The issue here is the implication that the purpose for Jesus’ life, death and resurrection was that he was lonely. And it all hinges on the little word “so.” So let’s think about it: Did (and does) God want us in heaven? Yes! Did Jesus bring heaven down to us because we could never get there on our own? Yes! Praise God for the gospel! But was the reason God sent Jesus to earth his desire for us? Nope. I hate to burst your bubble, but if we terminate the purpose of God in salvation on ourselves or even the world, we miss the mark. God did not create the world or send Jesus out of a want or a need or any lack whatsoever. His work in creation and salvation was and is out of an overflow of his goodness and love and for the display of his glory. The chief end of God is his own glory. Period. Isaiah prophesied of this purpose:
“I will say to the north, Give up,
and to the south, Do not withhold;
bring my sons from afar
and my daughters from the end of the earth,
everyone who is called by my name,
whom I created for my glory,
whom I formed and made.”
Jesus spoke of this purpose as he prayed:
“Now is my soul troubled. And what shall I say? ‘Father, save me from this hour’? But for this purpose I have come to this hour. Father, glorify your name.”
Paul preached of this purpose in the gospel going out to all the nations:
“For I tell you that Christ became a servant to the circumcised to show God’s truthfulness, in order to confirm the promises given to the patriarchs, and in order that the Gentiles might glorify God for his mercy.”
Because of the preciousness of this truth that God exists for his own glory, we chose to change the lyric of the song:
You’re ever faithful to your promise
So Jesus You brought heaven down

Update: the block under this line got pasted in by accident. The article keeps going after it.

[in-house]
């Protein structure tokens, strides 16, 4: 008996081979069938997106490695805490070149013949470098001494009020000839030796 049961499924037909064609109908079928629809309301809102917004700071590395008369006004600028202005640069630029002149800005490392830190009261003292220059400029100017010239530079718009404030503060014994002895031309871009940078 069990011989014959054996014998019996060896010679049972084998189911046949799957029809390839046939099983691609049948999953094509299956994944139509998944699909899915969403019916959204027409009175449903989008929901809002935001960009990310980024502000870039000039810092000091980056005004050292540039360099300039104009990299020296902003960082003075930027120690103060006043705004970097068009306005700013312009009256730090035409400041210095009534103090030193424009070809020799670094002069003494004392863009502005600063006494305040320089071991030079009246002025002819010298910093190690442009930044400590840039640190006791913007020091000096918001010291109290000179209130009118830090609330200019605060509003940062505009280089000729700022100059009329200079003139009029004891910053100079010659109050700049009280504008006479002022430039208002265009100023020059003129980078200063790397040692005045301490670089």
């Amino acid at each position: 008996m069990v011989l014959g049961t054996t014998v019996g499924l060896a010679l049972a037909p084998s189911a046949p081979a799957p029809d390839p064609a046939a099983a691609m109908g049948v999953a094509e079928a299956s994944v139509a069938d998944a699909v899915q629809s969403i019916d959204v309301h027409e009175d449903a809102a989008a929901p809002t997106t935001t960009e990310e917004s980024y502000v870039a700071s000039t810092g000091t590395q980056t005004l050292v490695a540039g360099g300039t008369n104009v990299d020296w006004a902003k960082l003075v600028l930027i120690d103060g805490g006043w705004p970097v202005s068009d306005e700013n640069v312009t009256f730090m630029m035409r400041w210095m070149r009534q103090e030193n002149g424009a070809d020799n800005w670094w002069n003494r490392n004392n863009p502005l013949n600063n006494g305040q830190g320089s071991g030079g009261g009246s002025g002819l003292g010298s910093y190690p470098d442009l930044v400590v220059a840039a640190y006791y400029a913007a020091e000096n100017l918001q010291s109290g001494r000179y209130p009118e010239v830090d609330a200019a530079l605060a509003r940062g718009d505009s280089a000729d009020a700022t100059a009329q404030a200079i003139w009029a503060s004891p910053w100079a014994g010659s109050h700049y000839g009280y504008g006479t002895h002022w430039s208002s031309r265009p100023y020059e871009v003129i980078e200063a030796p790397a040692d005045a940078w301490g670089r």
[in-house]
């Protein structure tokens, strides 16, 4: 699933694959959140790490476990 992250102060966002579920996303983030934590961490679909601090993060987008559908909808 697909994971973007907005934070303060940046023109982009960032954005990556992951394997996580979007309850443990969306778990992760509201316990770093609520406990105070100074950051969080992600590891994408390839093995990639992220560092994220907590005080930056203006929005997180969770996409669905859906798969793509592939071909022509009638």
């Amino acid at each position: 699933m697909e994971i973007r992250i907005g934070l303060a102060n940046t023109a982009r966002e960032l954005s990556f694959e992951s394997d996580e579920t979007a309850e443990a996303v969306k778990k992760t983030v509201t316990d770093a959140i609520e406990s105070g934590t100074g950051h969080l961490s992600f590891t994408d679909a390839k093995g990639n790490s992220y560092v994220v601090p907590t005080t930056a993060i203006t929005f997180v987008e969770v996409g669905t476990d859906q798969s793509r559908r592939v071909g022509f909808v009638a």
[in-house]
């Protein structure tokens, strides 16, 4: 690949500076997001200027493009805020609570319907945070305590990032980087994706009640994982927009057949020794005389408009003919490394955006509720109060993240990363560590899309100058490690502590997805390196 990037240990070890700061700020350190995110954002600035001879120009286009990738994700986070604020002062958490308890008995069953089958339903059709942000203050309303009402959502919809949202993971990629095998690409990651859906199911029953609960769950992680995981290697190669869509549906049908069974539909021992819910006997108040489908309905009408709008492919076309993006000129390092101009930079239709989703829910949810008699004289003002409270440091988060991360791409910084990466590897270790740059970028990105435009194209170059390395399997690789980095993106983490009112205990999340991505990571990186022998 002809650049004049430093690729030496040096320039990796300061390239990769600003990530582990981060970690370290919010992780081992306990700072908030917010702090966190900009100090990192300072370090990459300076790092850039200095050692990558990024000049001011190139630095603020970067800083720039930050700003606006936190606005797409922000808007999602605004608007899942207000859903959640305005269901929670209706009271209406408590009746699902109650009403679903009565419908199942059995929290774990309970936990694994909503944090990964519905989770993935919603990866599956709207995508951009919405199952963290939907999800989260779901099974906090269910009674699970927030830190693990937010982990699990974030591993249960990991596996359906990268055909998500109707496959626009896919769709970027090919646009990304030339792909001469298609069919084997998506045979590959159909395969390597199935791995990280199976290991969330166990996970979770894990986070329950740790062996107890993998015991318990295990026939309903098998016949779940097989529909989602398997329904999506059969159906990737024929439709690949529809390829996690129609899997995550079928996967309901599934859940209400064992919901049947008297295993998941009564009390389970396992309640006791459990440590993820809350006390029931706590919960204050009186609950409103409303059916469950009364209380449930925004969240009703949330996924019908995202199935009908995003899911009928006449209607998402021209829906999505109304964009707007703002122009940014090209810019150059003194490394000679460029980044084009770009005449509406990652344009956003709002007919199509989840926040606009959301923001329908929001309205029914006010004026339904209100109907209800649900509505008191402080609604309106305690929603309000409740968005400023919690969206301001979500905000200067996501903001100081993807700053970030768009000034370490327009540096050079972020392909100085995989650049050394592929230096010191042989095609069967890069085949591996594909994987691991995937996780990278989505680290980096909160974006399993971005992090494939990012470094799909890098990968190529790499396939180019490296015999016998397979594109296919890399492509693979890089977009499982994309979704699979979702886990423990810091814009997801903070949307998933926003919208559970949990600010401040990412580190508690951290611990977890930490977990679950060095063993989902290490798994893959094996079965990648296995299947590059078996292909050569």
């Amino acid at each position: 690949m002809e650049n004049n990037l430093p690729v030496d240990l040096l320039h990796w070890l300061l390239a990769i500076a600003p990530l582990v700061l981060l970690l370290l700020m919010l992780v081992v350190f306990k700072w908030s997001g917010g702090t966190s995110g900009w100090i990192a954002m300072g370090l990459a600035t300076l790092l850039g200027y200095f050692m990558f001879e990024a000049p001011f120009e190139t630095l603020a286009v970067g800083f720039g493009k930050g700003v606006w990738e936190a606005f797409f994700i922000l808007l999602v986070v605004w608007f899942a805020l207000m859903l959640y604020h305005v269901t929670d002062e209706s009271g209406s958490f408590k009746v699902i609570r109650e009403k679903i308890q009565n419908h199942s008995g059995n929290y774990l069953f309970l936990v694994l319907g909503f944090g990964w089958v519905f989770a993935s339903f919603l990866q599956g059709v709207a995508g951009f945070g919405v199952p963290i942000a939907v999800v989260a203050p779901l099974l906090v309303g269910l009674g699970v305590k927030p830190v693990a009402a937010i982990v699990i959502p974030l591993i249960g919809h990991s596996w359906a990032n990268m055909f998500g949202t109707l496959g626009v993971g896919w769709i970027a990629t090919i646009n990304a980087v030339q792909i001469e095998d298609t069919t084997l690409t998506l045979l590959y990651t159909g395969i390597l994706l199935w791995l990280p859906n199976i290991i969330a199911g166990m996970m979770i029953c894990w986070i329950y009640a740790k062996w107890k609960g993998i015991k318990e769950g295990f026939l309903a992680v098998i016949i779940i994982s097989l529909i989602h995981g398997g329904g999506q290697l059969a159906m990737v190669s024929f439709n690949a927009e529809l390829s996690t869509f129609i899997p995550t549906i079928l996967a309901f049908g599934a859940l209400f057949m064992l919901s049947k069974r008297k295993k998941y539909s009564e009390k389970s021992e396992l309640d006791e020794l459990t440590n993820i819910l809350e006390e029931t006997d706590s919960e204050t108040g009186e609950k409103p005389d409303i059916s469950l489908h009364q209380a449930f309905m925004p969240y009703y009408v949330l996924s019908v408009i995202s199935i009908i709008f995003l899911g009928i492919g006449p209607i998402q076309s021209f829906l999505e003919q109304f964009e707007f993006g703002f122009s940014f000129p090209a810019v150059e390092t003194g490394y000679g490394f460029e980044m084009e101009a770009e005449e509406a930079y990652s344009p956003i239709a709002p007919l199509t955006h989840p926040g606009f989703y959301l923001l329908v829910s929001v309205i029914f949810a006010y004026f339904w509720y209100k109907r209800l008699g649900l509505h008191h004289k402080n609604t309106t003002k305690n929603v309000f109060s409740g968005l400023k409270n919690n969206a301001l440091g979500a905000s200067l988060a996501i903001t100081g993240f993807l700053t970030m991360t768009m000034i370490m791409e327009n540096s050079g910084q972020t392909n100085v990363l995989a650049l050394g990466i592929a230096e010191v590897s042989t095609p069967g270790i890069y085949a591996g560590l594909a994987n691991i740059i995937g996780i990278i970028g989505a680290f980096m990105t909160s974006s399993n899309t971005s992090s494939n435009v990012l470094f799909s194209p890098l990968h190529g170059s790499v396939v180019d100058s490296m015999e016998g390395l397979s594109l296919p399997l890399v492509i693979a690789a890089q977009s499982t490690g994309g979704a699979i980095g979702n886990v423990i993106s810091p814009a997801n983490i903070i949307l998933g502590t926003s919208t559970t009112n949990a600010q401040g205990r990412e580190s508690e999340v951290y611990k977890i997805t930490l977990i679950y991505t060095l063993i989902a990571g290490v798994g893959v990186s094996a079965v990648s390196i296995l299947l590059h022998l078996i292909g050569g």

This song is a wonderful gift. We felt that making this change would allow us to enjoy the gift that God has given the church without risking confusion or misdirection as we celebrate and delight in God’s redemptive purpose (worship). Does it seem like a lot of trouble over one little word? Maybe. But I assure you it matters.
Motivation matters just as much as action. If someone gave you a new car, wouldn’t you want to know whether they were doing it to bless you or because they were trying to blackmail you? When we understand that God does all things for his own glory, it does not make us unimportant. When we take ourselves out of the center and put God there, it frees us to worship because we rightly see ourselves in light of who God is. It increases our awe and our joy that God would invite us to join him in the experience of his glory. God is for us because he loves us. He’s just not about us. He is, and will always be, all about his glory. And how do we see his glory?
For God, who said, “Let light shine out of darkness,” has shone in our hearts to give the light of the knowledge of the glory of God in the face of Jesus Christ.
1 Corinthians 4:6